Defining “Potential” and Learning to Grow

Disclaimer: The following discussion may contain spoilers from “Dream High“, the Korean drama.

You often hear “You’ve got a lot of potential” or “I see potential in you”, but it’s hard to actually qualify and quantify potential in a way that you could describe to someone else. When looking for a good candidate for a position, employers often want to see your potential, but it’s hard to present it in such a way that accurately describes who you are. This search for potential is why we spend hours making resumes, trying to draw up as many past experiences as possible to make us more appealing, but it’s difficult at times when every achievement is scrutinized by the jeering faces of society and every mistake is amplified by the constant need for perfection.

Potential, by definition, is possibility, one’s capability to become something else. It’s your ability to improve in the future and fill the spot you were hired or selected for. But how can offer an employer a prediction of your future capabilities? The human mind wavers, changes, and adapts to oncoming situations – there is no sure way to predict where you will be in a year, in five years, and so on unless you happened to have psychic abilities or a good sense of premonition. So, how exactly, do you demonstrate to a complete stranger your competence and ability to become something else?

I never expected to learn the answer through watching a Korean drama, let alone one that involves a school of pop star students. It was an unexpected slice of life, one I thoroughly enjoyed. In “Dream High”, I found a sense of maturity that wasn’t forced and seemed genuine enough to touch my heart. When the students in the drama were struggling to show their potential in a promotional video of themselves, Kang Oh Hyuk, their teacher suggested they look to their past instead of to their future when thinking of what they have to offer. It struck me as being awfully clever as it’s something that’s applicable to everyday life. We don’t know how well we will fare in future situations, but we know how we’ve changed from the experiences in our past. We know who we once were and upon comparison with our present selves, we can demonstrate growth, change, and maturation. And because were capable of change, we will continue to be capable of change – and that, is the promise of potential.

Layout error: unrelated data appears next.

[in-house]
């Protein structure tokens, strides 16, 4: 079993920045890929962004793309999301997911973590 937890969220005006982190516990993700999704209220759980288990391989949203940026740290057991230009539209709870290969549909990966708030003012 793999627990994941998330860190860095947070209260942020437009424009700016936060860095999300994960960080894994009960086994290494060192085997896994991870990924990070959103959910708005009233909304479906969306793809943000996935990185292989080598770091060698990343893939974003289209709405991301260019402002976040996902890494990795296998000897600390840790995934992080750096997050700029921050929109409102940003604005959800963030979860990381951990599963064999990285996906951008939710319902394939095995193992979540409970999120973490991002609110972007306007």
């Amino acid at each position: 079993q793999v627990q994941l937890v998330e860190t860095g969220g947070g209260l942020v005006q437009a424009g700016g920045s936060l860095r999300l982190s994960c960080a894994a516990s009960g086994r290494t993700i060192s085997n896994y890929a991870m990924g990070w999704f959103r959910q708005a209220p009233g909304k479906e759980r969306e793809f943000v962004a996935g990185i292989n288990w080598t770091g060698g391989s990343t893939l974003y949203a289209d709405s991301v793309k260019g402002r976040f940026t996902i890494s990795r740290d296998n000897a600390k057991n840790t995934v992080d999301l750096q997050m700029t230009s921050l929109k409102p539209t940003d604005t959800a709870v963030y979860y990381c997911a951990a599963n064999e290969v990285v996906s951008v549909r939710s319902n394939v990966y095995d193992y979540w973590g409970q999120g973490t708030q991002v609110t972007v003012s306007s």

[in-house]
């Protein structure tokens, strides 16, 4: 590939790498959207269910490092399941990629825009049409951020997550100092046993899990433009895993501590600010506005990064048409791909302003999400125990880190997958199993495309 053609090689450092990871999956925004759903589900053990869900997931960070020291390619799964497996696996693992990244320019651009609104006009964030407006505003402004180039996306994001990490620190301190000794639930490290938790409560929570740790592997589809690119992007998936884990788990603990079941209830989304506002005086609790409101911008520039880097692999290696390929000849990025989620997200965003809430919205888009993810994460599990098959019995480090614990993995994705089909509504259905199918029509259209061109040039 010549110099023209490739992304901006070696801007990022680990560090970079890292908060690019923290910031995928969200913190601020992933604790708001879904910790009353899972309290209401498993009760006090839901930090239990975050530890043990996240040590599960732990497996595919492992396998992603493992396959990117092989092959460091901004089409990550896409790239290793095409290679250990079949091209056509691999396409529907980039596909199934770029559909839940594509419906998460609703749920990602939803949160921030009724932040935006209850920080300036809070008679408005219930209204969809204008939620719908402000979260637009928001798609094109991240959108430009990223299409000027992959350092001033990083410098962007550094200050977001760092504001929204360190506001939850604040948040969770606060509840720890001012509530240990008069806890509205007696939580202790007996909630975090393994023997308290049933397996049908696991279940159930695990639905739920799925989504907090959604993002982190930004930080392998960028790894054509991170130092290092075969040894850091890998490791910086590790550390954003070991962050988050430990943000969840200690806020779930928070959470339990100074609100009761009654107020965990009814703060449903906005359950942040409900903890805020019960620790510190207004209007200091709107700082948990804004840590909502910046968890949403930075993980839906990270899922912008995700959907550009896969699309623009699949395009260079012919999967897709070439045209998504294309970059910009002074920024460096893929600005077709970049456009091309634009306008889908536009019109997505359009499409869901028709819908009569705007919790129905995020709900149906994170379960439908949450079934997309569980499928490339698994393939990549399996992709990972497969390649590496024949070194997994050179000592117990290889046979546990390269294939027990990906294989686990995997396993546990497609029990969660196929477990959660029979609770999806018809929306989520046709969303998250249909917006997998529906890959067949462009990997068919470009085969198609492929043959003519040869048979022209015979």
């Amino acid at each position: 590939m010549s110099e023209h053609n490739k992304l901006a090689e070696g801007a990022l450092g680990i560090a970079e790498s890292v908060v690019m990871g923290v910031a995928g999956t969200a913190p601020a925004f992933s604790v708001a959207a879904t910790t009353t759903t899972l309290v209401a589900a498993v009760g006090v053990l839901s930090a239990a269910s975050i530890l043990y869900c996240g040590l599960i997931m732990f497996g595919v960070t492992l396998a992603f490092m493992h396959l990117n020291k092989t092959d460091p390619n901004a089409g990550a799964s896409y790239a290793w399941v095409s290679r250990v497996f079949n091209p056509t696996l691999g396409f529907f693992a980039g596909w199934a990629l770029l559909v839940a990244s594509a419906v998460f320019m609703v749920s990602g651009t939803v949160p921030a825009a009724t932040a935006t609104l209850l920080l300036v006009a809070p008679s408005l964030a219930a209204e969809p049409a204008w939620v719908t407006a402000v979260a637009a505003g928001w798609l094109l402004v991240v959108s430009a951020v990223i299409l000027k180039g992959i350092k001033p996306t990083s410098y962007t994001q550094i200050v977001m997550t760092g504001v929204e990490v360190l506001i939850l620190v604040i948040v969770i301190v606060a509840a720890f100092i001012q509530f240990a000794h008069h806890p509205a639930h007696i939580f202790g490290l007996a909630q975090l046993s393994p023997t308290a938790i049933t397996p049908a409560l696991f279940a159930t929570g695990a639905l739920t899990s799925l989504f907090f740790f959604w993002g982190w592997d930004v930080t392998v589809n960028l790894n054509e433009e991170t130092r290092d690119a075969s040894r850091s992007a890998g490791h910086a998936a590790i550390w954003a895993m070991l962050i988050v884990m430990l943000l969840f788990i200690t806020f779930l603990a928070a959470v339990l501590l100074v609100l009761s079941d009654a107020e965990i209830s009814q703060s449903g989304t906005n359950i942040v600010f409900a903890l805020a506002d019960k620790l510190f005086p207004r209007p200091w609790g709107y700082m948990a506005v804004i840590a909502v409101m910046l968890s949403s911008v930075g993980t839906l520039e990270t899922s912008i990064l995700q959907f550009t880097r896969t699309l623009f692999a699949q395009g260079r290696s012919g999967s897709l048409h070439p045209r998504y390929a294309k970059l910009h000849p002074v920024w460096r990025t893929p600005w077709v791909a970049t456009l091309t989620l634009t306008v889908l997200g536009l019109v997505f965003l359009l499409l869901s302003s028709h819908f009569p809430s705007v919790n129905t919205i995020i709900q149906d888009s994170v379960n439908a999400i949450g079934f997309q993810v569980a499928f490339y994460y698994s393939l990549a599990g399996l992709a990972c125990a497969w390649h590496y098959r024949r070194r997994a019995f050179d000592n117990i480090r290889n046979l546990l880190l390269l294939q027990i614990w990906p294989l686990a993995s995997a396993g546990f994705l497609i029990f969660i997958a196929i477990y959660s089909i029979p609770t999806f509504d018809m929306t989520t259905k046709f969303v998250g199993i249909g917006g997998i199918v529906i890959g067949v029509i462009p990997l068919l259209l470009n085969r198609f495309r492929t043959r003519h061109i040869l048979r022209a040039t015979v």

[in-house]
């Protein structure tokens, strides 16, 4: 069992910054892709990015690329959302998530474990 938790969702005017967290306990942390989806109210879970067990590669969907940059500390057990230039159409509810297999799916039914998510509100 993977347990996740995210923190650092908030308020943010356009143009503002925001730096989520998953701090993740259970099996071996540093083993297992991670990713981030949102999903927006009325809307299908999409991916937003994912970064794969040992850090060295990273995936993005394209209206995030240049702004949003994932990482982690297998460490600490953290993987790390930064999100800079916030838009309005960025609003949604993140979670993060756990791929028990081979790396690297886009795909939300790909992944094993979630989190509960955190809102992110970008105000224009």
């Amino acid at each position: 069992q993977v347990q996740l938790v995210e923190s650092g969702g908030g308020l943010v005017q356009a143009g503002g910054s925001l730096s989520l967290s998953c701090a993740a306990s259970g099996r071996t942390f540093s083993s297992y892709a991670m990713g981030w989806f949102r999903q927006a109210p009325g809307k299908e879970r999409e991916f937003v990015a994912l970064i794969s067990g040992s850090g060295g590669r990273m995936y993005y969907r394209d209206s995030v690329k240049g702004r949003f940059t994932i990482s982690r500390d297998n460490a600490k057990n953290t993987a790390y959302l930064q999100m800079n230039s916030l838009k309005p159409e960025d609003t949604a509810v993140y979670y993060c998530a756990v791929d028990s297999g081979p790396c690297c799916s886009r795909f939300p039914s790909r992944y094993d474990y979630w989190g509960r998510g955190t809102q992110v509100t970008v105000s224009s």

I suppose that is why the most effective resumes showcase what you have learned from each past experience rather than just a list of what you have done and of all the achievements you have been recognized for. The ability to adapt is far more valuable than current expertise (although the latter is often a bonus). The ability to continue learning and continue growing isn’t something you are necessarily taught. I believe it’s a perspective, a state of mind – it was the barrier that the students in the drama had to acquire in order to become a better person and a better performer.

Potential underlies the basis to being open minded. It is allowing new perspectives, new experiences to mould and change who you are. It’s a scary thought really, if you were to think about it in that way. After all, no one likes to lose “who they are” and no one likes the thought of not knowing who they are. I like to think of it as simply erasing the boundaries of who you are. Yes, you are fundamentally one thing, but you are also many other things on top of that. And by keeping those boundaries open and never closing them, you’ll always become something bigger. And that’s what growing truly means.

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3 thoughts on “Defining “Potential” and Learning to Grow

  1. Outstanding article! I loved the whole thing but especially the last few lines, and the idea of erasing boundaries. What wonderful thoughts. Blessings to you in the upcoming year!

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